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Siegal Lifelong Learning

Jewish Studies

Jewish Studies

Case Western Reserve University’s Laura and Alvin Siegal Lifelong Learning Program continues the legacy of Jewish adult education courses offered for nearly nine decades through the Laura and Alvin Siegal College of Judaic Studies and its predecessor institutions. Offerings include courses in basic to advanced Hebrew language instruction, Bible study, Jewish thought, history, culture, and literature. The Distinguished Lecture Series brings world-renowned experts in Jewish studies to engage our community. Film screenings and cultural programs explore contemporary Jewish life in America and abroad.

Jewish Studies Events + Lectures

Monday, July 24 | 10 a.m.

 

Shari Lowin, Associate Professor, Stonehill College

 

When Muhammad first began preaching in Arabia, he and those around him insisted that he was a prophet on par with Moses, and even exceeded Moses. For the Jews among whom the early Muslim community lived, this posed a particularly problematic claim. After all, according to Judaism, the Bible insists there will never be another prophet like Moses. In this session, we will investigate the Jewish reaction to the Muslim claim of Muhammad’s superiority over Moses. We will look at the Jewish arguments against Muhammad presented to Muhammad himself, later midrashic accounts of Moses’ life as anti-Muhammad polemics, and the writings of medieval Jewish scholars in Muslim lands, such as Maimonides and Ibn Kammuna. We will see the ways in which the Jewish perception of Muhammad shifted (or not) through the centuries. 

 

Landmark Centre | Members: free; Nonmembers: $5 (Advanced registration recommended) | REGISTER >

Monday, July 24 | 7 p.m.

 

Shari Lowin, Associate Professor, Stonehill College

 

Both Judaism and Islam trace their religious (and biological) origins to the same forefather, Abraham, whom both traditions credit with founding monotheism in an age of paganism. Interestingly, the Muslim and Jewish traditions on how this happened frequently resemble each other so closely that, at points one can hardly tell which tradition one is reading. Yet despite this similarity, Judaism and Islam are not clones of one another. In this session, we will investigate the ways in which the Jewish and Muslim narratives of Abraham’s discovery of God both shared and departed from one another. Importantly, we will discuss what ultimate lessons about being Muslim or Jewish arose from these different depictions.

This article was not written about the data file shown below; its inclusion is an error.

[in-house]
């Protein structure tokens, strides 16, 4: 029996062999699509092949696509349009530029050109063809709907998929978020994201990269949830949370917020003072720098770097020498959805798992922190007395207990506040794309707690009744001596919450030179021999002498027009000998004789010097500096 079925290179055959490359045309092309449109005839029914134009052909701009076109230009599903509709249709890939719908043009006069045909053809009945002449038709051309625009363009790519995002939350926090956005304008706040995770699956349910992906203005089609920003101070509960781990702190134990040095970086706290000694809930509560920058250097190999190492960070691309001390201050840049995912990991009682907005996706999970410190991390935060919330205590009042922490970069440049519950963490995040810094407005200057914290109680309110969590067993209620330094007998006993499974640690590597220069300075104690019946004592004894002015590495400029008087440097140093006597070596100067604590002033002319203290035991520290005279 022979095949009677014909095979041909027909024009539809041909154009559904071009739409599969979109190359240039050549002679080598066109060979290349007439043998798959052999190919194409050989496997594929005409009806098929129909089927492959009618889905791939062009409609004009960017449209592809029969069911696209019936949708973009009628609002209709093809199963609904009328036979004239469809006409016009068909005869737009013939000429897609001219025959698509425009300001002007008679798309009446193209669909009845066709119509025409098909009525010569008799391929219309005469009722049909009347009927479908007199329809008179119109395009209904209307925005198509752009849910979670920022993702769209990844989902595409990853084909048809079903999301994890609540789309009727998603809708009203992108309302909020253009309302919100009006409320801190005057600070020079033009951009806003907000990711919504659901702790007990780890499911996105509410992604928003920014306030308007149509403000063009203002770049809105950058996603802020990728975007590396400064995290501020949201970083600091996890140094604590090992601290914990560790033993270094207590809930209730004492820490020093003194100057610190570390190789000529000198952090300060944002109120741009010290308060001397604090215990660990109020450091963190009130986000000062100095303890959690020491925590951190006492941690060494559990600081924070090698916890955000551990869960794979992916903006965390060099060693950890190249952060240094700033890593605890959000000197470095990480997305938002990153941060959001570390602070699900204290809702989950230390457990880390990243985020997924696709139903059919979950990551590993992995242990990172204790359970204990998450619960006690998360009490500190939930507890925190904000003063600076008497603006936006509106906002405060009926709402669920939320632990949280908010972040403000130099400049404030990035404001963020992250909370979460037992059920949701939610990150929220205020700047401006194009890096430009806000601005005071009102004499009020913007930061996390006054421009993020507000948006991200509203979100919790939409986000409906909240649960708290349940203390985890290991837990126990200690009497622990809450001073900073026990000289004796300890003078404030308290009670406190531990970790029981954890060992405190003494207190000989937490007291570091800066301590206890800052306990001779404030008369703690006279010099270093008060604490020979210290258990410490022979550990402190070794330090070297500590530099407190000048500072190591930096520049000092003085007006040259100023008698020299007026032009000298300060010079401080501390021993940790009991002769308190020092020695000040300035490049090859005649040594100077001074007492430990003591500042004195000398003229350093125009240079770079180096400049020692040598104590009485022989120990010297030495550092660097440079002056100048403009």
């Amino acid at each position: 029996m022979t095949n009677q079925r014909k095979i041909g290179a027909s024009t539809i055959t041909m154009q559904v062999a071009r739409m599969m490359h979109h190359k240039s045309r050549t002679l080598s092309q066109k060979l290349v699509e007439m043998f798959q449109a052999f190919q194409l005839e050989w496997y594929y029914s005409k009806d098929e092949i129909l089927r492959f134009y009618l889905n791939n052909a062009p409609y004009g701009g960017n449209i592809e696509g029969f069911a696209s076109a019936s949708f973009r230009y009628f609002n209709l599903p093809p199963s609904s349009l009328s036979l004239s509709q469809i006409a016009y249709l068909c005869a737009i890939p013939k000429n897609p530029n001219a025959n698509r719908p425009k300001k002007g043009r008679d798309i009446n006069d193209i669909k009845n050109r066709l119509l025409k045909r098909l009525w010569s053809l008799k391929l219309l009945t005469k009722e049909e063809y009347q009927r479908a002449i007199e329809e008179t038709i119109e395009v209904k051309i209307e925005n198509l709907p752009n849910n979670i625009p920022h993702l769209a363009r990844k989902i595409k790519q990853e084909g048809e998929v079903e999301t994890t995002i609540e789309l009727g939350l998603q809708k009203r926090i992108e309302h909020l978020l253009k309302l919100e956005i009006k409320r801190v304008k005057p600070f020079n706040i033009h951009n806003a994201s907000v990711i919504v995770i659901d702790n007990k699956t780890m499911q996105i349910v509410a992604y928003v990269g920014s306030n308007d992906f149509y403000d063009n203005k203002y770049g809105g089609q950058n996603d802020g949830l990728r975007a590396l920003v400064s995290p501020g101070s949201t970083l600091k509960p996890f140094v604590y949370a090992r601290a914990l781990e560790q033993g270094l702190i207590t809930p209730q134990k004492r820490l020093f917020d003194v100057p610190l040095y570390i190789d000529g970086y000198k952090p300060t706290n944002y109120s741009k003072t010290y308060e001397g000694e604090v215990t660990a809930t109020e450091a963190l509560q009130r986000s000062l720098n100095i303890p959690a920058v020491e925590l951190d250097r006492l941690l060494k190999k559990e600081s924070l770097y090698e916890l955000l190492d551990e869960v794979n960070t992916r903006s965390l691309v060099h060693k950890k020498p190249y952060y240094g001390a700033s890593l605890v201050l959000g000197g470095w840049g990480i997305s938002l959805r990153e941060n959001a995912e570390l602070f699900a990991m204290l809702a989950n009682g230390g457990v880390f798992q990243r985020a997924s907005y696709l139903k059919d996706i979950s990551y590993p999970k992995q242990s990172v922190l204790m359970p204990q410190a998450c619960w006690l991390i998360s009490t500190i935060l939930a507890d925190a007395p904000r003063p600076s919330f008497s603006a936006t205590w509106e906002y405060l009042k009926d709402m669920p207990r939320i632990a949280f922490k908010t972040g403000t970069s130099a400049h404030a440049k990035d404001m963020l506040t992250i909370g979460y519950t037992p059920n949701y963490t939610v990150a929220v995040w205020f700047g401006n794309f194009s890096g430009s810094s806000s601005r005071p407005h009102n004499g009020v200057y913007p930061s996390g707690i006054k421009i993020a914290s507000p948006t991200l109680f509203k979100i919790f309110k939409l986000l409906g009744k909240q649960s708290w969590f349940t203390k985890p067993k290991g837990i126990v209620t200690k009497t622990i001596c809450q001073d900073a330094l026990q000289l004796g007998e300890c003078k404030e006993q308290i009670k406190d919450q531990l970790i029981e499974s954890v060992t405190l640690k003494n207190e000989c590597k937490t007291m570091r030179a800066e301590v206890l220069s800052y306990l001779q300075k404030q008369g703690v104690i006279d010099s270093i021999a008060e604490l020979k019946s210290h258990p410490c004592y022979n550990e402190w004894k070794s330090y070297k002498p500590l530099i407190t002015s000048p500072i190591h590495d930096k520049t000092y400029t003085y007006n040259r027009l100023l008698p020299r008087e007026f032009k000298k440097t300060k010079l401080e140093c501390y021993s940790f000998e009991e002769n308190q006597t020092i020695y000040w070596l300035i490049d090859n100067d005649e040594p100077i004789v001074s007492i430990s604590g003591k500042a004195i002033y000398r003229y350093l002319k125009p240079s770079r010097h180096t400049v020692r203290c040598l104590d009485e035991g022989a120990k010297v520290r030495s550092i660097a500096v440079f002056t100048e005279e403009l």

Landmark Centre | Members: free; Nonmembers: $5 (Advanced registration recommended) | REGISTER >

Thursday, September 7 | 10 a.m.

 

Samuel Freedman, award-winning author, columnist, and professor at Columbia University's Graduate School of Journalism

 

In Jew vs. Jew (2000), award-winning author and journalist Samuel Freedman addressed American Jews’ battles with each other around questions of identity, authenticity, politics and ideology. Now, American Jews remain divided more than ever, with Israel as a particular flashpoint of contention. Join Freedman as he reflects on where we have come and where we are headed.

 

Landmark Centre | Members: free; Nonmembers: $5 (Advanced registration recommended) | REGISTER >

Monday, September 11 | 7 p.m.

 

Matt Goldish, Samuel M. and Esther Melton Chair of History, The Ohio State University

 

Many of us know that there was a very important circle of kabbalists in the Galilean town of Safed during the sixteenth century. Together we will learn a little more about some of the leading figures in this group, how they ended up in Safed, and what some of the ideas were which they studied and taught. We will be aided by tales in Shivhei ha-Ari, stories collected about Rabbi Isaac Luria and his colleagues.

 

Landmark Centre | Members & Nonmembers: Free (advanced registration recommended) | REGISTER >